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Sunday, July 22, 2012


 When I was teaching at Dawson in Welch, Texas, I had the pleasure of having my nephew, Garrett in a junior high class.  Part of the class involved child care, and since we had no simulators I resorted to the 10 pound sack of flour.  The kids brought their flour babies to class and I scrawled my name on them  so they couldn't go out and buy another one if they lost it or someone threw it across the gym and broke it (the janitors hated this project).  The kids kept a journal every day and answered these questions:
1.  What was the best part of the project today?
2.  What was the worst part?
3.  What were my feelings today?
I found these notes filed under "Memories" in our filing cabinet.  Garrett wrote this in his journal.

Day 1:  1.  Learning how to take care of a baby.  2.  Lugging the 10 pound flour baby around, and 3.  I am glad the 10 pound flour baby isn't real.

Day 2:  1.  Having friends help me with the baby.  2.  Everyone trying to steal the baby, and 3.  I am going to have a good wife!

Day 3:  1.  My baby watching me play football.  2.  Worrying about the baby, and 3.  babies are hard work.

Day 4:  1.  Having people help me with the baby.  2.  Girls stealing my baby, and I am going to get these girls! 

Day 5:  1.  That it was the last day.  2.  Pushing the baby around, and 3.  That I'm glad this is the last day!
Then parents had to send a note every day telling how their scholar took care of the baby at home.  Here is what Rita wrote:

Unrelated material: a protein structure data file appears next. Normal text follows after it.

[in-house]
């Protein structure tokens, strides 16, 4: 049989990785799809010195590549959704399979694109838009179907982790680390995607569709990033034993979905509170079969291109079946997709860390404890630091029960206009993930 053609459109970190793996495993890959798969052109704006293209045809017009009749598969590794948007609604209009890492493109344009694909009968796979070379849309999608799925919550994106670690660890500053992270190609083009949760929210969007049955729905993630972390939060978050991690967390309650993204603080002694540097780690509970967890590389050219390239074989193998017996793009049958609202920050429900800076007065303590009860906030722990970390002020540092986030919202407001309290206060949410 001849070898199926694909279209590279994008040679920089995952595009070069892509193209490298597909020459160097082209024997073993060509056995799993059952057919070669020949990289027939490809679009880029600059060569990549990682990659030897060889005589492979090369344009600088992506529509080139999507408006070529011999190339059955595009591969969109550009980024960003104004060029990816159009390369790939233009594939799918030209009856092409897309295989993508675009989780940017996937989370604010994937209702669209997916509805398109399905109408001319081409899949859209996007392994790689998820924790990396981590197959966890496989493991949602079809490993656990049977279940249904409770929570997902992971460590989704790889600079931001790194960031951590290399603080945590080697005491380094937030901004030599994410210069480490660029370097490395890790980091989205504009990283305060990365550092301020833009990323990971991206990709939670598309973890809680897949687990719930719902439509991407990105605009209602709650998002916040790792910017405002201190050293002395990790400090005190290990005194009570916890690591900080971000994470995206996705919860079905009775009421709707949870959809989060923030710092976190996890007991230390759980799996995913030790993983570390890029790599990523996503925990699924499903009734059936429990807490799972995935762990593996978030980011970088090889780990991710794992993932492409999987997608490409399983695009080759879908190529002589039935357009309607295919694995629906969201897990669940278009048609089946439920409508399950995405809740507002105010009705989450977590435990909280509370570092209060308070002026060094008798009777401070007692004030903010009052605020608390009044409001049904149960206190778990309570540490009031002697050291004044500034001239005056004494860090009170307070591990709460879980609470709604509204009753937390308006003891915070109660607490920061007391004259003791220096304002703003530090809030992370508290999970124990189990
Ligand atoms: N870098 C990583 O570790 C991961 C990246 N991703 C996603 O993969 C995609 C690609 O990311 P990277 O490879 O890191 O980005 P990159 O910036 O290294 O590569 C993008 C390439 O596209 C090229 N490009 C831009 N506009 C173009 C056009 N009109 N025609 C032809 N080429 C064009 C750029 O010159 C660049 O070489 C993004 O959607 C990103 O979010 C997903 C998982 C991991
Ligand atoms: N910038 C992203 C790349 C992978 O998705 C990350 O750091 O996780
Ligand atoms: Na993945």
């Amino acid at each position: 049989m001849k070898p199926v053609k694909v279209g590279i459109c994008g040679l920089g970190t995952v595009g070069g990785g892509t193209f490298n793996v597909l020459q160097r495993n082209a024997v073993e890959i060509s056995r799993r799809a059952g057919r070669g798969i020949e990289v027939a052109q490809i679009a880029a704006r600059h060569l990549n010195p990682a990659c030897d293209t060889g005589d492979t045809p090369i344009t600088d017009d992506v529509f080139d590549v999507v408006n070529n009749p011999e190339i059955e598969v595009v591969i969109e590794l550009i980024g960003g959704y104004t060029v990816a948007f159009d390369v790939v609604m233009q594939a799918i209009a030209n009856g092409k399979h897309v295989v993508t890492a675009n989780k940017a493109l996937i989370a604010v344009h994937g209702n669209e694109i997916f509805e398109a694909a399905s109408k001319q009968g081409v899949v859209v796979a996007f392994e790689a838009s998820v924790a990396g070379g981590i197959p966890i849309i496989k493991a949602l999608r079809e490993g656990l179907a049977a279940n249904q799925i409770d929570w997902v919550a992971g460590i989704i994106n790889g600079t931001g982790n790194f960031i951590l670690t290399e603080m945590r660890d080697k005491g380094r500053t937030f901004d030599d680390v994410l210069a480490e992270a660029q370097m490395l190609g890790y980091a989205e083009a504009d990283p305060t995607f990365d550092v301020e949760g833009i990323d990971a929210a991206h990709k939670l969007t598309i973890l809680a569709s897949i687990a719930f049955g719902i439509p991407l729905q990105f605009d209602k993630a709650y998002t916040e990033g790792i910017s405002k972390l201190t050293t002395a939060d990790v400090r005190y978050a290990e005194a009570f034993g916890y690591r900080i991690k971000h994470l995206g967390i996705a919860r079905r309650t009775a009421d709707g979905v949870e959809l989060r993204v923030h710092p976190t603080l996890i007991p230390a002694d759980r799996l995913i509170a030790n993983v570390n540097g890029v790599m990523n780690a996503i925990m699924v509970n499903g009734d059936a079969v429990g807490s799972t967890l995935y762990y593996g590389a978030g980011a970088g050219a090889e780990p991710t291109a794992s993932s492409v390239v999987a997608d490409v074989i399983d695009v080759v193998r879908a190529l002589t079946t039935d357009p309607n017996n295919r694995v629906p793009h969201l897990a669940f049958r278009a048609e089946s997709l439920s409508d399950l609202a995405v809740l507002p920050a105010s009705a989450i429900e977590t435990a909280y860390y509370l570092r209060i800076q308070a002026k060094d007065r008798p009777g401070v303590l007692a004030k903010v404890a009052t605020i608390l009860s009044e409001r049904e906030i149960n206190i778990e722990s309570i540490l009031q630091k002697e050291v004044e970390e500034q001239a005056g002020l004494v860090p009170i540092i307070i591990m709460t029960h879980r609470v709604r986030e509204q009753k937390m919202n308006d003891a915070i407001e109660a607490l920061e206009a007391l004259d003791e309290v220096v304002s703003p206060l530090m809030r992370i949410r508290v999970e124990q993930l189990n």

Monday:  Garrett was a horrible parent!  He forgot his baby.
Tuesday:  Garrett fussed, but did a little better.  He did help Haley pick out clothing.
Wednesday:  The fun is wearing off!  He did not give his baby attention at home, but Haley and Averie did!
Thursday:  Garrett depended on other people too much.  We did take the baby to the game--Averie and Haley had fun.
Friday:  Garrett put his baby away for the weekend--he's convinced he doesn't want children!
The happy ending is that Garrett is all grown up, and yes, he has a baby, and is a wonderful father and husband (and he does have a good wife).  Here is proof in living color!
 Brandi, Bowen and Garrett

Those were the days!  Helen Wiebe broke her baby and went in the bathroom crying uncontrollably.  Others, put theirs in the locker and spies told on them.  There is something to be said about those electronic simulators--information is recorded 24 hours a day--there really isn't any way to cheat.  But, the flour babies can be used in  the food prep part and you can't do that with a simulator!

1 comment:

  1. The electronic ones are cool, but personally, I like the flour babies. What a fun post!